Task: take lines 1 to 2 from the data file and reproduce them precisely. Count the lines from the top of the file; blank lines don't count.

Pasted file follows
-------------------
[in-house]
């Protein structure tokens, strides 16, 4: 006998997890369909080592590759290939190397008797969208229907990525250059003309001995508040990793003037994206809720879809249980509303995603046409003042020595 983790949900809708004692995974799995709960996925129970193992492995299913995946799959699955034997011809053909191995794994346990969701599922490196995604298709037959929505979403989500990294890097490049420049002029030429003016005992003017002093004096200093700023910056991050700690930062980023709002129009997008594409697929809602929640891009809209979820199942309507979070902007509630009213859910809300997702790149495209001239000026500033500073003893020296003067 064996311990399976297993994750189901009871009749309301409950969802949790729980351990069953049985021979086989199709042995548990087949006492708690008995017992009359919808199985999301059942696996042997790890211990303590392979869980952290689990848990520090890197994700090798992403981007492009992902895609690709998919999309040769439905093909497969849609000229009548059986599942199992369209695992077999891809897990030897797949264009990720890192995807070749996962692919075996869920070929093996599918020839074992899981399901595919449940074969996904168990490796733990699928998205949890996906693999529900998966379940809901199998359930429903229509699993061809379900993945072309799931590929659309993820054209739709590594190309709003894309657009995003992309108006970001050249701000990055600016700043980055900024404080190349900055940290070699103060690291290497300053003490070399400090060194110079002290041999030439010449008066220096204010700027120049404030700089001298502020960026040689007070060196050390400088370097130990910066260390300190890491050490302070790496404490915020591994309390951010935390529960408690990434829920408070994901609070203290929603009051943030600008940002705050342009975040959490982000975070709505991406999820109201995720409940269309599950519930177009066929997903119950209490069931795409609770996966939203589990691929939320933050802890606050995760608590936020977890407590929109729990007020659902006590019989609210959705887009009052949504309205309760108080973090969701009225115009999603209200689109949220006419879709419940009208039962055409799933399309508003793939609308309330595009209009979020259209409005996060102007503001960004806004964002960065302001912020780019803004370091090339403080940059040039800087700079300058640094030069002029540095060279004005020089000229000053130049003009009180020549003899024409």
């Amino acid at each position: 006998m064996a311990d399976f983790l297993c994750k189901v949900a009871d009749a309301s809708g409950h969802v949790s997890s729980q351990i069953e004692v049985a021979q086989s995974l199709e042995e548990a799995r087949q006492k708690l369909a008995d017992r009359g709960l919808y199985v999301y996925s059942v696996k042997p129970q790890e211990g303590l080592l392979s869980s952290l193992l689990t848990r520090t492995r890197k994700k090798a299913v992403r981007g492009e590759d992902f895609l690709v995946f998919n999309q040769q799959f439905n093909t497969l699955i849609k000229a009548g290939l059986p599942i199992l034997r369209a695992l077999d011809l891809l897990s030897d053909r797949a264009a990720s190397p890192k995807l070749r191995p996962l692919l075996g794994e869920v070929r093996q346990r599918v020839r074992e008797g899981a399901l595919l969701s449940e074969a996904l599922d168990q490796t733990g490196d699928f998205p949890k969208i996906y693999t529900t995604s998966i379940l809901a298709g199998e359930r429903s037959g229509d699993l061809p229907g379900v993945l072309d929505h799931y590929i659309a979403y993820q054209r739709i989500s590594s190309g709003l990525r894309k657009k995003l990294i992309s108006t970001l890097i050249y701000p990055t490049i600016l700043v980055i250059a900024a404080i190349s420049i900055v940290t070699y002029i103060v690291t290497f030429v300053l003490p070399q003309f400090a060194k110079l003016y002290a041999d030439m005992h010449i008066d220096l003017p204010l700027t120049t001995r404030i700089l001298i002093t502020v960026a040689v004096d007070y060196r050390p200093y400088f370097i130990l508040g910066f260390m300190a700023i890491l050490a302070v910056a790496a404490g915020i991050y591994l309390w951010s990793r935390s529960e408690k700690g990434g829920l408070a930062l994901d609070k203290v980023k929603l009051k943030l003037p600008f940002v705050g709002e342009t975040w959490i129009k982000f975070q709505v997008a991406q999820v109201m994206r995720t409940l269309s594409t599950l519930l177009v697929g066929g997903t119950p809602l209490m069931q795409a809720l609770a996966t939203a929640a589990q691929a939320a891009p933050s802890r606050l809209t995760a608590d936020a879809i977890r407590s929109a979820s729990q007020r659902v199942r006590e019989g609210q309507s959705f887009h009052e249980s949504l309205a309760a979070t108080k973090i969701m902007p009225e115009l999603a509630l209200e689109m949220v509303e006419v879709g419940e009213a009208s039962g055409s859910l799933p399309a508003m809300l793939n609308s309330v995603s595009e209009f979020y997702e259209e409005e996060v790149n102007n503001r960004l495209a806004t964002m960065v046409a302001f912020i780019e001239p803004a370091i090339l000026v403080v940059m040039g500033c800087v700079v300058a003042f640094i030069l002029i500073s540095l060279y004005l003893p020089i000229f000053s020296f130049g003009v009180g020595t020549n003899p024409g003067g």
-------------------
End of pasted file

[in-house]
């Protein structure tokens, strides 16, 4: 006998997890369909080592590759290939190397008797969208229907990525250059003309001995508040990793003037994206809720879809249980509303995603046409003042020595 983790949900809708004692995974799995709960996925129970193992492995299913995946799959699955034997011809053909191995794994346990969701599922490196995604298709037959929505979403989500990294890097490049420049002029030429003016005992003017002093004096200093700023910056991050700690930062980023709002129009997008594409697929809602929640891009809209979820199942309507979070902007509630009213859910809300997702790149495209001239000026500033500073003893020296003067 064996311990399976297993994750189901009871009749309301409950969802949790729980351990069953049985021979086989199709042995548990087949006492708690008995017992009359919808199985999301059942696996042997790890211990303590392979869980952290689990848990520090890197994700090798992403981007492009992902895609690709998919999309040769439905093909497969849609000229009548059986599942199992369209695992077999891809897990030897797949264009990720890192995807070749996962692919075996869920070929093996599918020839074992899981399901595919449940074969996904168990490796733990699928998205949890996906693999529900998966379940809901199998359930429903229509699993061809379900993945072309799931590929659309993820054209739709590594190309709003894309657009995003992309108006970001050249701000990055600016700043980055900024404080190349900055940290070699103060690291290497300053003490070399400090060194110079002290041999030439010449008066220096204010700027120049404030700089001298502020960026040689007070060196050390400088370097130990910066260390300190890491050490302070790496404490915020591994309390951010935390529960408690990434829920408070994901609070203290929603009051943030600008940002705050342009975040959490982000975070709505991406999820109201995720409940269309599950519930177009066929997903119950209490069931795409609770996966939203589990691929939320933050802890606050995760608590936020977890407590929109729990007020659902006590019989609210959705887009009052949504309205309760108080973090969701009225115009999603209200689109949220006419879709419940009208039962055409799933399309508003793939609308309330595009209009979020259209409005996060102007503001960004806004964002960065302001912020780019803004370091090339403080940059040039800087700079300058640094030069002029540095060279004005020089000229000053130049003009009180020549003899024409």